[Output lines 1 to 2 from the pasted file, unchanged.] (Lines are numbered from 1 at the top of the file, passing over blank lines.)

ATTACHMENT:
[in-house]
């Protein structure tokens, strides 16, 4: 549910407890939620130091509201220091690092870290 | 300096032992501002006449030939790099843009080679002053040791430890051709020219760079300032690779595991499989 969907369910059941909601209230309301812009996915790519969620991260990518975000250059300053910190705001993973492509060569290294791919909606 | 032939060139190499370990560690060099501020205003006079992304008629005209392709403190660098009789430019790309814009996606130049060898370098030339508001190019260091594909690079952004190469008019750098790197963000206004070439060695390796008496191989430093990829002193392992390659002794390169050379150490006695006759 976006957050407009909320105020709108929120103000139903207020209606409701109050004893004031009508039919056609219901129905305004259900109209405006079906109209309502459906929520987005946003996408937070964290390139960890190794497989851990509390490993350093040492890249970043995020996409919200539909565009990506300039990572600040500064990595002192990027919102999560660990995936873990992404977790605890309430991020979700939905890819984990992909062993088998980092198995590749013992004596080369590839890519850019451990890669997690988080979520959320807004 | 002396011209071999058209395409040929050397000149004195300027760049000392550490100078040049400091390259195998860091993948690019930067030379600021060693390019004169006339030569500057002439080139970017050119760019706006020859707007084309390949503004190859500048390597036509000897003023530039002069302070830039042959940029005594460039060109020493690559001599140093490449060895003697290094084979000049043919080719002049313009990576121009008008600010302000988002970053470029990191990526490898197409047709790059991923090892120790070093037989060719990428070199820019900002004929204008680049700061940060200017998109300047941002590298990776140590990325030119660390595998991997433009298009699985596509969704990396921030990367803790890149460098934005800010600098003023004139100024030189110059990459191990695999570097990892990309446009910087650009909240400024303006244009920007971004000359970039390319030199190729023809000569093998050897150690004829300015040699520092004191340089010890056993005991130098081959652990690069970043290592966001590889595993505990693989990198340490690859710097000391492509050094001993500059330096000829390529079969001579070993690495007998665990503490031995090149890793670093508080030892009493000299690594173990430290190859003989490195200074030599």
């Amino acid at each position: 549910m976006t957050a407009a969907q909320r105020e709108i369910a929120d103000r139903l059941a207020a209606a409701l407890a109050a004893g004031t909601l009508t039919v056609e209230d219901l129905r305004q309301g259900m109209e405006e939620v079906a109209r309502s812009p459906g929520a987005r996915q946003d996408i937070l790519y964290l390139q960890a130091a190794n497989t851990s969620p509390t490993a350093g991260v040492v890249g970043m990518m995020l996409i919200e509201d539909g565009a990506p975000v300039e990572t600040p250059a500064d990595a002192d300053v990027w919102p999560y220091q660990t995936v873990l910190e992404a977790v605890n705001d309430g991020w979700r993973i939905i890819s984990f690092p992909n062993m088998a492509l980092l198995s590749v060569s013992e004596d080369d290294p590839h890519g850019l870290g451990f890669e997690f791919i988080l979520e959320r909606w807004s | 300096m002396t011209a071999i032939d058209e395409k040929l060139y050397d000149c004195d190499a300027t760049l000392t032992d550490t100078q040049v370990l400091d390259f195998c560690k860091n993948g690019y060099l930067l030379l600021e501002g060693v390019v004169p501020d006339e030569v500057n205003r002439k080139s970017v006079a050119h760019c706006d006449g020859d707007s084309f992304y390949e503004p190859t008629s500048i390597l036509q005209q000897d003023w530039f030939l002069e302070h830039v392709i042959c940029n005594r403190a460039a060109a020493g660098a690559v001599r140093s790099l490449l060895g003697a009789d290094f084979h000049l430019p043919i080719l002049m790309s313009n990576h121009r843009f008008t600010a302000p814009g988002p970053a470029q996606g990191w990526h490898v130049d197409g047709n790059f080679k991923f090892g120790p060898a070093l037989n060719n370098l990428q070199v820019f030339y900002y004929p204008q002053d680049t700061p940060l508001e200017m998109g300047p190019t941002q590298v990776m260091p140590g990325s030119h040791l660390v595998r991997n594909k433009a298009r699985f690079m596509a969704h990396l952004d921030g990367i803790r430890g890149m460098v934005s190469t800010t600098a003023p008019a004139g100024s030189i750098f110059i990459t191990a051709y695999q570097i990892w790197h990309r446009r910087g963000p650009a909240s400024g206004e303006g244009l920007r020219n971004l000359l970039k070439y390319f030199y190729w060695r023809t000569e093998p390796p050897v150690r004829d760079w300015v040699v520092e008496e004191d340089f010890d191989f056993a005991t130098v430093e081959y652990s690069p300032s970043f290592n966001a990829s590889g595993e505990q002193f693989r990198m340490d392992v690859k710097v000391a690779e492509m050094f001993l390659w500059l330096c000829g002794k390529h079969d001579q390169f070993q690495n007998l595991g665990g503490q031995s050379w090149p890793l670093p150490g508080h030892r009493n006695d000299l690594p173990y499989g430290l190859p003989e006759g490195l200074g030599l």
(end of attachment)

[in-house]
């Protein structure tokens, strides 16, 4: 549910407890939620130091509201220091690092870290 | 300096032992501002006449030939790099843009080679002053040791430890051709020219760079300032690779595991499989 969907369910059941909601209230309301812009996915790519969620991260990518975000250059300053910190705001993973492509060569290294791919909606 | 032939060139190499370990560690060099501020205003006079992304008629005209392709403190660098009789430019790309814009996606130049060898370098030339508001190019260091594909690079952004190469008019750098790197963000206004070439060695390796008496191989430093990829002193392992390659002794390169050379150490006695006759 976006957050407009909320105020709108929120103000139903207020209606409701109050004893004031009508039919056609219901129905305004259900109209405006079906109209309502459906929520987005946003996408937070964290390139960890190794497989851990509390490993350093040492890249970043995020996409919200539909565009990506300039990572600040500064990595002192990027919102999560660990995936873990992404977790605890309430991020979700939905890819984990992909062993088998980092198995590749013992004596080369590839890519850019451990890669997690988080979520959320807004 | 002396011209071999058209395409040929050397000149004195300027760049000392550490100078040049400091390259195998860091993948690019930067030379600021060693390019004169006339030569500057002439080139970017050119760019706006020859707007084309390949503004190859500048390597036509000897003023530039002069302070830039042959940029005594460039060109020493690559001599140093490449060895003697290094084979000049043919080719002049313009990576121009008008600010302000988002970053470029990191990526490898197409047709790059991923090892120790070093037989060719990428070199820019900002004929204008680049700061940060200017998109300047941002590298990776140590990325030119660390595998991997433009298009699985596509969704990396921030990367803790890149460098934005800010600098003023004139100024030189110059990459191990695999570097990892990309446009910087650009909240400024303006244009920007971004000359970039390319030199190729023809000569093998050897150690004829300015040699520092004191340089010890056993005991130098081959652990690069970043290592966001590889595993505990693989990198340490690859710097000391492509050094001993500059330096000829390529079969001579070993690495007998665990503490031995090149890793670093508080030892009493000299690594173990430290190859003989490195200074030599």